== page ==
“When the McGirt decision came out, I thought it was a chance for a reset in the relationship,” Sims said. “They’re telling us it’s just the criminal, but it sure looks it’s creeping over (into civil jurisdiction), and until we get some clarity from the Supreme Court about [civil jurisdiction], we’re going to have to come up with local agreements between the cities, the county (and) between our tribal partners.”

Myers was more critical of the McGirt decision, noting “that guy should still be in jail,” andhe argued that the same laws should apply to everyone in Oklahoma.

“As a Creek Nation (citizen), I feel that that just opened up Pandora’s box to a lot of problems,” Myers said. “I know people are, in the tribal community, just going through the turnpike not paying, and that’s opened up a huge door.”

Cue said she had spoken with — and secured endorsements from — the local Fraternal Order of Police and Tulsa County Sheriff Vic Regalado about how to handle the effects of the McGirt decision. She said she supports negotiating with tribal governments to resolve jurisdictional issues.

“It’s been a very stressful time, but we hope to continue negotiations with the chiefs of the Cherokee and Muscogee (nations) that want to solve this problem,” Cue said. “They don’t have the officers. They don’t have the courts to try these people. We’ve got to work closely with them and continue our talks to make sure [an agreement] happens.”

Candidates prioritize budget, infrastructure and outreach

Tulsa County Commissioner Republican Primary
From left: Tulsa City Councilor Jeanie Cue, Melissa Myers and State Rep. Lonnie Sims at a Republican Party debate for Tulsa County Board of County Commission candidates. (Tristan Loveless)

All candidates agreed that they are “conservative Republicans” and were asked how their approaches in office would differ from Keith, the current Democratic commissioner for District 2.

Cue focused on her experience crafting budgets with the City of Tulsa, while acknowledging the county budget is much smaller than the city’s budget.

“That is the biggest thing with being a conservative,” Cue said. “We need to make sure people have good streets and good public safety, and we have to have money to do that. We have to monitor the budget very closely.”

Sims said constituents would benefit from his relationships in the Legislature and that he would focus on infrastructure.

“It’s about roads and bridges, it’s about getting infrastructure,” Sims said. “I chaired the county and municipal government committee, so I know absolutely how to get the appropriation. I know how to work with the different legislators on both sides of the House.”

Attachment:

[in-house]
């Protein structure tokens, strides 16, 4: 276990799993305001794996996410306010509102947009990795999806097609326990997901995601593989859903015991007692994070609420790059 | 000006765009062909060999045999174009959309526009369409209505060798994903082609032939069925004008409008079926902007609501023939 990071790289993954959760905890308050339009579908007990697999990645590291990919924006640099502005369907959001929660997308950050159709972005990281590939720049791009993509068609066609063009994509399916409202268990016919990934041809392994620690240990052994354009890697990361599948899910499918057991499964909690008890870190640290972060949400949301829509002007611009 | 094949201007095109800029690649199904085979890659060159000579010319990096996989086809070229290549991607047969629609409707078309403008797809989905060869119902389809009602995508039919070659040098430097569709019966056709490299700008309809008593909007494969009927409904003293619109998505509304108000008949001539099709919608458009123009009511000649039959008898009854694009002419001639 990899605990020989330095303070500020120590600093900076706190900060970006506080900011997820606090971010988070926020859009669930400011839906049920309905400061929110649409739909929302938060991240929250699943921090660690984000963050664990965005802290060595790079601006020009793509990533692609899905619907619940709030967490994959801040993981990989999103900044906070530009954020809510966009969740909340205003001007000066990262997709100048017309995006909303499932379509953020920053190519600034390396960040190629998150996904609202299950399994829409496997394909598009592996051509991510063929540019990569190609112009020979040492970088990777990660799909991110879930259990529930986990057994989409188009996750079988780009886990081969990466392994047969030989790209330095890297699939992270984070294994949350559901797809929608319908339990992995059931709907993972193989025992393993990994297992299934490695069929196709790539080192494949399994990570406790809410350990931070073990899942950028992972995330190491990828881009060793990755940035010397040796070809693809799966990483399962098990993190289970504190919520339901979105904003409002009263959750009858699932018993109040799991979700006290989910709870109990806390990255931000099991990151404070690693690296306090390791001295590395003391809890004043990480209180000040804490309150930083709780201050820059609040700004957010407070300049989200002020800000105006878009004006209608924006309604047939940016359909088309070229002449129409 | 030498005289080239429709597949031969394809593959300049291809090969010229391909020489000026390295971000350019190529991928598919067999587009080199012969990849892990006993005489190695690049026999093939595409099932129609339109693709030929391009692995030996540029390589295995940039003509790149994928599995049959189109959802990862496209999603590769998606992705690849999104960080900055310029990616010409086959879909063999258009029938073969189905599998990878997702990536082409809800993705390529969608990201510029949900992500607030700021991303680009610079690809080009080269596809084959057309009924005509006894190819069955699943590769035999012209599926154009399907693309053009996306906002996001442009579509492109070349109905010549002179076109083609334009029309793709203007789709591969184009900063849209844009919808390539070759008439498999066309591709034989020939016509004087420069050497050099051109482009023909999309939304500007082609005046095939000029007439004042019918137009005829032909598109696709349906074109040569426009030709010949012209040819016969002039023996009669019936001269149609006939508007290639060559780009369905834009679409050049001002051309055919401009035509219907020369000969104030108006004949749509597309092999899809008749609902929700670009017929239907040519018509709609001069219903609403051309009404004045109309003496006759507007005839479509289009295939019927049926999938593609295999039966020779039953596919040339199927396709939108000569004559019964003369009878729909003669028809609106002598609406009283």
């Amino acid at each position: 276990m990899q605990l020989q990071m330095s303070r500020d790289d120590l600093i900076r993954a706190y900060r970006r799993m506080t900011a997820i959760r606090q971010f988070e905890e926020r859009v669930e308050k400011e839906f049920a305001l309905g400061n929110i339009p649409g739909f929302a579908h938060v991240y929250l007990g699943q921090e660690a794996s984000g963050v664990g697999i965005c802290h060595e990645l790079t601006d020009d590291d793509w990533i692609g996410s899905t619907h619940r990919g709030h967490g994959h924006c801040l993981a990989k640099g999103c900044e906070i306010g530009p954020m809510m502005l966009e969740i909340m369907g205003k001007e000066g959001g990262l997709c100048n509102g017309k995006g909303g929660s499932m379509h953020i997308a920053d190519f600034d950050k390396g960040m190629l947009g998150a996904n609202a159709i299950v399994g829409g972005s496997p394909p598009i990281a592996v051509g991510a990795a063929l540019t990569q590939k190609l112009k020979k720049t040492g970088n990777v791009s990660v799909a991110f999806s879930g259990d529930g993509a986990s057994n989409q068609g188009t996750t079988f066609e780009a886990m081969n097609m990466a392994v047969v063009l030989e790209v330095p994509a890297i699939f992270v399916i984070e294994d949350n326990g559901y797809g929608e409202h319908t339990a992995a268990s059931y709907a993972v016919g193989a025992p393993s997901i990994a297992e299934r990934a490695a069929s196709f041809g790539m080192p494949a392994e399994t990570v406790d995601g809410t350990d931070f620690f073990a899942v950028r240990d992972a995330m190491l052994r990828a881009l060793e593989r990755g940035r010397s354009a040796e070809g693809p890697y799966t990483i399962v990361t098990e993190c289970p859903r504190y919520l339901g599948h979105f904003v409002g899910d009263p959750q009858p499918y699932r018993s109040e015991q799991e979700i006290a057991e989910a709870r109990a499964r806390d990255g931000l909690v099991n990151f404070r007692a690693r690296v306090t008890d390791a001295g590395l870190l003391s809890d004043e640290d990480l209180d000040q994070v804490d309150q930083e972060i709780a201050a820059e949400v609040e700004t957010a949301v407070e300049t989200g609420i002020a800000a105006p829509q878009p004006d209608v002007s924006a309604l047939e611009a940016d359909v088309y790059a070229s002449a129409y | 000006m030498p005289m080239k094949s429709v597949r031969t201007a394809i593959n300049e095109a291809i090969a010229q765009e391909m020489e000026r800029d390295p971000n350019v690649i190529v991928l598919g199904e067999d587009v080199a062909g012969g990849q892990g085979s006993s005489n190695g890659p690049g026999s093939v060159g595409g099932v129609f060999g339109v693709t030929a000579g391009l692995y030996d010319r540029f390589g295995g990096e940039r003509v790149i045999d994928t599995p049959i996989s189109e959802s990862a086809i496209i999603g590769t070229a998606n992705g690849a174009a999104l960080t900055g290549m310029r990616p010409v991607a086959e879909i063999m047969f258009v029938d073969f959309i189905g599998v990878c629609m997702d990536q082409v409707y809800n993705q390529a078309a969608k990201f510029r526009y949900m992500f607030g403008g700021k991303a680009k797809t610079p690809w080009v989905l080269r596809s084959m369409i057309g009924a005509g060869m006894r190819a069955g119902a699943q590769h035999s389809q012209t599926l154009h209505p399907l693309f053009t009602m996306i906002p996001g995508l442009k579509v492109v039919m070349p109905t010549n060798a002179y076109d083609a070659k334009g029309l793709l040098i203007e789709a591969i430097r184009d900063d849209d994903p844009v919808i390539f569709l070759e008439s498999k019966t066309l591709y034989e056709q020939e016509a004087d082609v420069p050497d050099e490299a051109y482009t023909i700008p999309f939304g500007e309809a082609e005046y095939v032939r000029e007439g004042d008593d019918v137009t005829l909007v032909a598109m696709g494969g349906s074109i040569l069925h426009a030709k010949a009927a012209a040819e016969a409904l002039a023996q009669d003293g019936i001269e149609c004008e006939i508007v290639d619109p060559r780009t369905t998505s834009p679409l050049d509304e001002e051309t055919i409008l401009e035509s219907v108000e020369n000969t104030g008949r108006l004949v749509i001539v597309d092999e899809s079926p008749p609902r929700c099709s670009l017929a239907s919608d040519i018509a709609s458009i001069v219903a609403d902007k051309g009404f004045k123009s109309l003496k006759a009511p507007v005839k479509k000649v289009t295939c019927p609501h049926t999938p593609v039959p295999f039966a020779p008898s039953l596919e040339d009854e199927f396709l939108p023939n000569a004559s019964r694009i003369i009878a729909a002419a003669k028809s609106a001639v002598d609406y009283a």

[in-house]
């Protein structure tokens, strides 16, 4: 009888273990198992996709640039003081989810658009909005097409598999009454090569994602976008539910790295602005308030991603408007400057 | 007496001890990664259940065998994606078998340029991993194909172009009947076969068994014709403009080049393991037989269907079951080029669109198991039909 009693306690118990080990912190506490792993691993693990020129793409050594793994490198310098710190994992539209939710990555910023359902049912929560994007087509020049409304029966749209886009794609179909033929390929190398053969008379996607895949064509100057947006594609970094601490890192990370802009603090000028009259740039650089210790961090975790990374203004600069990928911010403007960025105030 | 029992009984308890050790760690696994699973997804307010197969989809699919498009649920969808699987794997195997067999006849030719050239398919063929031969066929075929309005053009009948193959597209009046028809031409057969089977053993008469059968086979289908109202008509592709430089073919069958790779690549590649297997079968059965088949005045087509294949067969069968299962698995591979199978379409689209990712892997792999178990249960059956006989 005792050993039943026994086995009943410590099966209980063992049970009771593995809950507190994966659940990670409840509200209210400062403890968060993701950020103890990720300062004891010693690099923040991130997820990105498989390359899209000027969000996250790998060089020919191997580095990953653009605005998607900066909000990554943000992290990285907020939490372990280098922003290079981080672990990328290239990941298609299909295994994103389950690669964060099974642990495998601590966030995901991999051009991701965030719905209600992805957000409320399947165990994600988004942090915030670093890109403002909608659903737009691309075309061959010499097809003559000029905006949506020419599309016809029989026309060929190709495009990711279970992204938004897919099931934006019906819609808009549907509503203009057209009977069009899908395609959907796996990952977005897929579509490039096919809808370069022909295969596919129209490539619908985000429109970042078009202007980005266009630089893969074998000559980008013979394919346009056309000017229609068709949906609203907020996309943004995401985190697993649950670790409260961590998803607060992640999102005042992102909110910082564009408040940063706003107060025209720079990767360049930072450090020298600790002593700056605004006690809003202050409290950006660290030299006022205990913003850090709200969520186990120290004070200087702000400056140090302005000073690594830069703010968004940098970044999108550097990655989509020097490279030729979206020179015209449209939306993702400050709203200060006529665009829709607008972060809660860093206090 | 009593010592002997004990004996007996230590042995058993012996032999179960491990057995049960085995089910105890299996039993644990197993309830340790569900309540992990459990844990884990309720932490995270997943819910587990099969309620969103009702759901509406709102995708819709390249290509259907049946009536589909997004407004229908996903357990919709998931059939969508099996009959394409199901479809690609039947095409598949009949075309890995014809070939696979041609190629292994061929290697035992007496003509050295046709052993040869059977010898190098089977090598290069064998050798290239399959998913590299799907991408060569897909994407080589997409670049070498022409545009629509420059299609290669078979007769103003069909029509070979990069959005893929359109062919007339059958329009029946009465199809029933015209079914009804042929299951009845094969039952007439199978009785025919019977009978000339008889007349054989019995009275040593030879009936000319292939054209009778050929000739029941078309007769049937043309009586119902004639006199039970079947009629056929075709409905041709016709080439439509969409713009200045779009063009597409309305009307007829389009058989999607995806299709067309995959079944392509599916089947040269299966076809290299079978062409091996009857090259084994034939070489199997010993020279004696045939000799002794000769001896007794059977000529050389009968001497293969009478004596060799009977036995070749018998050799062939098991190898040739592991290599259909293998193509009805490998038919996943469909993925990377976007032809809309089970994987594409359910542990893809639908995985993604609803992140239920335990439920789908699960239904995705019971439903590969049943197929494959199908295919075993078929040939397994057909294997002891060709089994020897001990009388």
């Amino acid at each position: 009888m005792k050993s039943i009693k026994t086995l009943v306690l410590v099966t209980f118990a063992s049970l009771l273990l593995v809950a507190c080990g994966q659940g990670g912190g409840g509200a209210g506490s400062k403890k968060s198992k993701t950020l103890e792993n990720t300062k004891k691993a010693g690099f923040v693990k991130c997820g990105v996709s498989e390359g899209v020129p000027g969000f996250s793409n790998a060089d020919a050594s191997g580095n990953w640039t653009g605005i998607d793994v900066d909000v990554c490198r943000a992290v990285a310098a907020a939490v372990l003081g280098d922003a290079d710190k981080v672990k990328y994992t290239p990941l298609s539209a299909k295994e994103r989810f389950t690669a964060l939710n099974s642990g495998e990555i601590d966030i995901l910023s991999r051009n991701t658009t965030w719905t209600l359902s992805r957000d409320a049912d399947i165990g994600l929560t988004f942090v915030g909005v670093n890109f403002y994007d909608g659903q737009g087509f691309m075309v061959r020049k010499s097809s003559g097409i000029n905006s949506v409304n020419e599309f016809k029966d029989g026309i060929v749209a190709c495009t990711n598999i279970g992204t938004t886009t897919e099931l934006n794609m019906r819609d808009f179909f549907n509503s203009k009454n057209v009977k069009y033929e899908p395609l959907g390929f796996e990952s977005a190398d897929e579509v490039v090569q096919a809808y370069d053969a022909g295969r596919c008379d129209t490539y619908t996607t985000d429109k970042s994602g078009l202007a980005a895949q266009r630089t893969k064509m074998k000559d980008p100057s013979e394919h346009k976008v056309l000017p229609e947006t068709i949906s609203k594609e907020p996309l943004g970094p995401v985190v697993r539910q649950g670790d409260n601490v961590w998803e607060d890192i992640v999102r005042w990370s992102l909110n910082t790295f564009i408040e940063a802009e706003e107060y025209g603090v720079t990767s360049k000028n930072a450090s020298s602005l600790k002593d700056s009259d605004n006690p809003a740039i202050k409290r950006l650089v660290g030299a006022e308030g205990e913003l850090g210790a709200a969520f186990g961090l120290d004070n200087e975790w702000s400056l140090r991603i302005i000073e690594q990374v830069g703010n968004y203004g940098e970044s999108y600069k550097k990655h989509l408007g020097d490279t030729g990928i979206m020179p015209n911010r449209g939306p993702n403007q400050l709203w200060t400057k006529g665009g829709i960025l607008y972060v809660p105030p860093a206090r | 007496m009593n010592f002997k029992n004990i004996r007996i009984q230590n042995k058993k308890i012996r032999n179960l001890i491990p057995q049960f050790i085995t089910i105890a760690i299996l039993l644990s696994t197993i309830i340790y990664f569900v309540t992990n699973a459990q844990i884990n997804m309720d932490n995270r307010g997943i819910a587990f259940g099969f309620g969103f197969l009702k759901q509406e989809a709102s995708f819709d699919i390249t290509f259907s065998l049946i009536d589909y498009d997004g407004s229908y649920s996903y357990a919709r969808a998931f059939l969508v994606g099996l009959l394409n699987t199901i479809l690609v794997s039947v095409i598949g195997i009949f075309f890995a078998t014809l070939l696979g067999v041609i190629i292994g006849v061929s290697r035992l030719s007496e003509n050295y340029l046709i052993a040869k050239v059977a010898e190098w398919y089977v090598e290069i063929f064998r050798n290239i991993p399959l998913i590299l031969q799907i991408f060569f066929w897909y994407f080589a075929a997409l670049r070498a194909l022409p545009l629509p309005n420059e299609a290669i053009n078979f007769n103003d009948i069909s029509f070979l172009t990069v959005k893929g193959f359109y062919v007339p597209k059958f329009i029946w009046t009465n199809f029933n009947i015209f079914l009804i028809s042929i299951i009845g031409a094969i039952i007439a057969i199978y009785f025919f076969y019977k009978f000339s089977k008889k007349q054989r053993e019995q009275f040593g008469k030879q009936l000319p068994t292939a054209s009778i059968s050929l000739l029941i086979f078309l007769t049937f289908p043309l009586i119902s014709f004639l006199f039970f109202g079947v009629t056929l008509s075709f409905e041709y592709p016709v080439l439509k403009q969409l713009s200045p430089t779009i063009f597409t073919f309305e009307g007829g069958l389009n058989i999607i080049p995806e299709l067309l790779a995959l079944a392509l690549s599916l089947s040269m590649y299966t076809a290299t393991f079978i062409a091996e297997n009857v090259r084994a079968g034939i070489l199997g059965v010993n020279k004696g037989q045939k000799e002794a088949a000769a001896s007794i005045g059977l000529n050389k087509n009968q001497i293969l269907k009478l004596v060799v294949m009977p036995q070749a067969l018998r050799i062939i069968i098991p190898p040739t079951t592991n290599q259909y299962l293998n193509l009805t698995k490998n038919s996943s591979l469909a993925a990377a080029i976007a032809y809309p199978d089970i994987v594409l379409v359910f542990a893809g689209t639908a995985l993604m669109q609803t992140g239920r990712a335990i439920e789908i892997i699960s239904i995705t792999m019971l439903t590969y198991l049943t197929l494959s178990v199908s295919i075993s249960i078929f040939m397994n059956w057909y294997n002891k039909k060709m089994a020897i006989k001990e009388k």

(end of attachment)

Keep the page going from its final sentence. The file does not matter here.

Myers struck a different chord, accusing Keith of ignoring the Berryhill community. She said she would focus on “knocking on doors and listening to people.”

“(Berryhill residents felt) we were not needed, we were not wanted or valued,” Myers said. “A major turnpike came through our area, and it’s been very detrimental to our area. We’ve said loud and clear what we need, and nothing has been done.”

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Other tidbits from Tulsa County commissioner GOP debate

The livestream for the District 2 Tulsa County commissioner Republican primary debate partially failed on Facebook. Since technical issues may have prevented voters from tuning in — and because not everyone wants to listen to an hour long recording — the following bullet points summarize a few additional questions that were asked and answered:

  • New county courthouse: Myers, Cue and Sims all said they thought any decision to build a new Tulsa County Courthouse should be decided by a vote of the people. Cue also indicated that, if a facility were built, it should include space for both city and county courts.
  • Raising county sales tax: Sims, Myers and Cue all said they oppose raising the county sales tax for additional county services.
  • Pride Month proclamations: A member of the audience asked the candidates whether they supported signing Pride Month proclamations. Myers said she would not sign a proclamation because “she could not stand behind.” Sims said he would “vet” any proclamation before signing it. After the forum, Cue said she believed the question was targeted at her for signing onto Pride Month proclamations by the City of Tulsa and that she was a Christian who “represented everyone.”